on Monday, February 1, 2010
A crowd of more than 550 people filled Memorial Sloan Kettering’s Rockefeller Research Laboratories Auditorium and three overflow rooms on January 5 to hear writer and surgeon Atul Gawande deliver the President’s Special Lecture.
A crowd of more than 550 people filled Memorial Sloan Kettering’s Rockefeller Research Laboratories Auditorium and three overflow rooms on January 5 to hear writer and surgeon Atul Gawande deliver the President’s Special Lecture. In his talk, Dr. Gawande, a staff member of Brigham and Women’s Hospital and the Dana-Farber Cancer Institute, and a staff writer for The New Yorker magazine, described how the use of simple checklists can improve the increasingly complex practice of medicine by reducing errors.
Dr. Gawande’s lecture came several weeks after the publication of his book The Checklist Manifesto: How to Get Things Right. In his introductory remarks, Memorial Sloan Kettering President Harold Varmus said, “Part of the charm of Atul is that he’s willing to acknowledge that the science we do is imperfect, and that there’s room for improvement.”
In his talk, Dr. Gawande pointed out that physicians now have at their disposal some 6,000 drugs and 4,000 medical and surgical procedures, each with different requirements and risks. “Medicine has become the art of managing extreme complexity,” he asserted. He explained that checklists have been used for decades to help with everything from the construction of skyscrapers to the flying of airplanes and are today being implemented by medical teams to reduce errors with dramatic results.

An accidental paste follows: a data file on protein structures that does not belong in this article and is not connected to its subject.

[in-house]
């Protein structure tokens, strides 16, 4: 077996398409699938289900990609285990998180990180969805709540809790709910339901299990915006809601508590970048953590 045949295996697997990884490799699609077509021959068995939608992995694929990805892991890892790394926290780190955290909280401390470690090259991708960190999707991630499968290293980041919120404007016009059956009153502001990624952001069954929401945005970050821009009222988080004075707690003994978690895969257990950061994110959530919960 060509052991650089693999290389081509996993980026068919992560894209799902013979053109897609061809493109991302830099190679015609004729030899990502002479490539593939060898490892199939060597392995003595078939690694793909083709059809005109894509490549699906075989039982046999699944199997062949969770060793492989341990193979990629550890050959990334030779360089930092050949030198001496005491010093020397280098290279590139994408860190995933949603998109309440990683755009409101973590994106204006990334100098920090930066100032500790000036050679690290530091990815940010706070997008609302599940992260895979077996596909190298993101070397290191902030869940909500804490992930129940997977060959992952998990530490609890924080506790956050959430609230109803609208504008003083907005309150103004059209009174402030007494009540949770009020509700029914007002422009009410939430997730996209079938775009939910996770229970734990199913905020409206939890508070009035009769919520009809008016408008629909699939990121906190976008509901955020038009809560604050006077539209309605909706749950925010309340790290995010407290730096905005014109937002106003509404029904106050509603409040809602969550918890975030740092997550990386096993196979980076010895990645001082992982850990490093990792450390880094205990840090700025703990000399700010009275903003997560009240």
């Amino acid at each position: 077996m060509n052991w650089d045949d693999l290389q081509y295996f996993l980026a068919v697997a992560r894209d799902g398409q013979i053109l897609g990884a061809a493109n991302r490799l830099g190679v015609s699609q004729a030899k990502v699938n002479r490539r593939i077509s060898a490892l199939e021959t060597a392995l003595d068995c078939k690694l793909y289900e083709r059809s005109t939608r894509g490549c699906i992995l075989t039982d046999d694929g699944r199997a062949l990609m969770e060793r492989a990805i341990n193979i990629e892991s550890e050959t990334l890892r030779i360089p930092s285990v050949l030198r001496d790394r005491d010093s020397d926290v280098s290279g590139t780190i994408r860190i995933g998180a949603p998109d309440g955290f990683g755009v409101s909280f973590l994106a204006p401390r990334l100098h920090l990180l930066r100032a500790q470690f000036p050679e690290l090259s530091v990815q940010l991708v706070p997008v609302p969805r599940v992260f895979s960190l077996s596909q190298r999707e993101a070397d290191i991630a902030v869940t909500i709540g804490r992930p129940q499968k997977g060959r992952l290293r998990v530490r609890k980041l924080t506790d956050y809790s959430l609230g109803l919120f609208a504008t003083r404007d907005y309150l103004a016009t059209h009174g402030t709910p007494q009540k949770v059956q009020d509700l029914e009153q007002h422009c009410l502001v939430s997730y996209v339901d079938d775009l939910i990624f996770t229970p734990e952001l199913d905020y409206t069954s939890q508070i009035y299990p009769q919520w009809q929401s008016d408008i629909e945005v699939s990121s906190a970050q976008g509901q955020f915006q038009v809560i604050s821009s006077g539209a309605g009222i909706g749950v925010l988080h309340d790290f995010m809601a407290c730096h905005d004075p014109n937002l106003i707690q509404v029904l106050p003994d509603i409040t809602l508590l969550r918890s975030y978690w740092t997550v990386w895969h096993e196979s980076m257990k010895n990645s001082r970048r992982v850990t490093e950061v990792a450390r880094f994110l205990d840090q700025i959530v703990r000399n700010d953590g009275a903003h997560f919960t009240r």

A study conducted by Dr. Gawande and colleagues in eight hospitals around the world, from Seattle and London to rural Tanzania, showed that the application of a surgical checklist reduced complications by an average of 36 percent and deaths by an average of 47 percent. Since the results were published in January 2009, more than 2,000 hospitals worldwide have adopted the checklist.
“As experts we think of a checklist as a sign of weakness,” said Dr. Gawande. “When we recognize that the complexities have overwhelmed our brains to the point that we are going to fail, we see that checklists fill in for our weaknesses. And we realize we can change more than just surgery, we can change medicine.”